I know of no reports of forced labour in manufacturing enterprises in Burma, whether locally or internationally owned. The manufacturing sector is not all that significant in Burma, and there has never been any difficulty in recruiting labour at local market rates, which are admittedly low. . . . Forced labour in Central Burma has generally been connected with road-building and clearance schemes for which heavy machinery is not available. This compulsory labour is not all that different from what I have seen in Vietnam, but in Burma it is run by the Army, who tend to be heartless and autocratic, whereas in Vietnam it is run by the local authorities and Party organisations as communal schemes. On the whole, there is little or no forced labour on construction sites (hotels, factory buildings, schools, hospitals etc) because unskilled labour is not generally required and could be more trouble than it is worth. Forced labour in the border areas is much more widespread and involves portering for the army and compulsory provision of food supplies - to be frank, anything which the local army commander feels he needs to survive, as he is expected to live off the land and has no budget for local expenses.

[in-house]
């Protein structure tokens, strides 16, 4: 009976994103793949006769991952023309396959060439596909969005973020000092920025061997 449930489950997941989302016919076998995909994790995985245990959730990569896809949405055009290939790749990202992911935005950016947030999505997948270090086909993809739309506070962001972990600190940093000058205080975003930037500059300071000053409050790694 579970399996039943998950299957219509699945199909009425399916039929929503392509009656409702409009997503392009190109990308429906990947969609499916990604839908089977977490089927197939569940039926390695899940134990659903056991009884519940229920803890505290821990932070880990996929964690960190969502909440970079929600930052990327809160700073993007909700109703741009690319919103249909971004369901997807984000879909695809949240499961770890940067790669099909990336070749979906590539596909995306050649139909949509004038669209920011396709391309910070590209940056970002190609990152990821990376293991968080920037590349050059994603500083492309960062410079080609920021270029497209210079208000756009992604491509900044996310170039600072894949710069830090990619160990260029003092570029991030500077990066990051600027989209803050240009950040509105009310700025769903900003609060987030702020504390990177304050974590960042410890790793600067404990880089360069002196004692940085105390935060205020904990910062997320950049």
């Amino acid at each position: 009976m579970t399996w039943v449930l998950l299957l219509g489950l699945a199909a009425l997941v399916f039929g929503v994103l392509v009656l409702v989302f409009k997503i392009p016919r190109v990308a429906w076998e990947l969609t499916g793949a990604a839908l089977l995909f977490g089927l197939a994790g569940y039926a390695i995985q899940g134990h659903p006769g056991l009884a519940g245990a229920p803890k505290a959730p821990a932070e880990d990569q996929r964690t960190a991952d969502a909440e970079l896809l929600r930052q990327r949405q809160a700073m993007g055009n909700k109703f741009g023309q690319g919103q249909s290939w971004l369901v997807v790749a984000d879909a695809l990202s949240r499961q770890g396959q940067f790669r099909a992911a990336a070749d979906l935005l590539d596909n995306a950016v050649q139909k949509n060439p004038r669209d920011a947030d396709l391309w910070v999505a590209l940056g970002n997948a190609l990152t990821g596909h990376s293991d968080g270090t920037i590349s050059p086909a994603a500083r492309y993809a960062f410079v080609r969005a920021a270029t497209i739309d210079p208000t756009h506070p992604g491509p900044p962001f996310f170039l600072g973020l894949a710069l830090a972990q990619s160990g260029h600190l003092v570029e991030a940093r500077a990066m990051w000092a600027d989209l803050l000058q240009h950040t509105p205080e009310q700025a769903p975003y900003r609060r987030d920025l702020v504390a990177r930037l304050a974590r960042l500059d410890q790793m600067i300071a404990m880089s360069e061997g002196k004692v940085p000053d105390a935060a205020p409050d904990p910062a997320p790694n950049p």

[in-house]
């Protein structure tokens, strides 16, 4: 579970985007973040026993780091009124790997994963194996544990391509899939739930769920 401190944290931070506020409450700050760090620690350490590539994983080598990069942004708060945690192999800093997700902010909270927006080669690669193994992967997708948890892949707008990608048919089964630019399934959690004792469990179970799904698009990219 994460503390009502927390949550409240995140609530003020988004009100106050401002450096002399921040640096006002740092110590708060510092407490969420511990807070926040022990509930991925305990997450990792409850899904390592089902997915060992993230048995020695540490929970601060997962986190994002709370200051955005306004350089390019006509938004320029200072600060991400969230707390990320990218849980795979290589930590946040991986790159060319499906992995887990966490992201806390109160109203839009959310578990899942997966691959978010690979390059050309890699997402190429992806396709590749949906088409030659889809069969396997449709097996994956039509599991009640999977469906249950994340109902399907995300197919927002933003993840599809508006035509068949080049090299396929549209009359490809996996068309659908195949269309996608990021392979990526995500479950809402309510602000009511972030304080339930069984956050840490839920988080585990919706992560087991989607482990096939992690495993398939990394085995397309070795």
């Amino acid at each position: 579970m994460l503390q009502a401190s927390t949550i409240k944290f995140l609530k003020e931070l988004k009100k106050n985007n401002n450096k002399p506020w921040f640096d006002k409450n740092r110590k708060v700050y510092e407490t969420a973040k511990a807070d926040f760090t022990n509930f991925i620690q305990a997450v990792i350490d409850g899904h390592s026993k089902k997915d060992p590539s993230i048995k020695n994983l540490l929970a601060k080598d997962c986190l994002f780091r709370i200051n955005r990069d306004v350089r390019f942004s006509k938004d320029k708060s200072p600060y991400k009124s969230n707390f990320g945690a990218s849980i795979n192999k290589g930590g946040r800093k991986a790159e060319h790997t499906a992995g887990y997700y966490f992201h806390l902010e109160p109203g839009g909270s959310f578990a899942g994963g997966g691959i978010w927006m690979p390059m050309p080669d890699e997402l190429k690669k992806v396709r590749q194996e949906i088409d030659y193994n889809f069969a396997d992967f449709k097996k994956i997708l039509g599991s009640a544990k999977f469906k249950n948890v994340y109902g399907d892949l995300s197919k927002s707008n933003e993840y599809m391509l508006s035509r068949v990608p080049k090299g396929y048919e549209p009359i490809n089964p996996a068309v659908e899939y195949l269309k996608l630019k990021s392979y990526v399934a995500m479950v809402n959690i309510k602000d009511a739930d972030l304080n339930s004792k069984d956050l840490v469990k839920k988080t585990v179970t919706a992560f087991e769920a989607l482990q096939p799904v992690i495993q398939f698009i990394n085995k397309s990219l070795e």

Tonkin sent a link to the latest ILO Governing Council report (March 2006). It says nothing about forced factory labor or other work for private-sector interests.

In a second e-mail Tonkin said:
I have no evidence to support the allegation in the [Hellmer] report at reference that: "The truth is that the military regime of Burma abducts its own citizens and forces them to work in factories owned by multinational corporations". I believe this allegation to be totally without foundation.
Zarni's e-mail was similar to Tonkin's: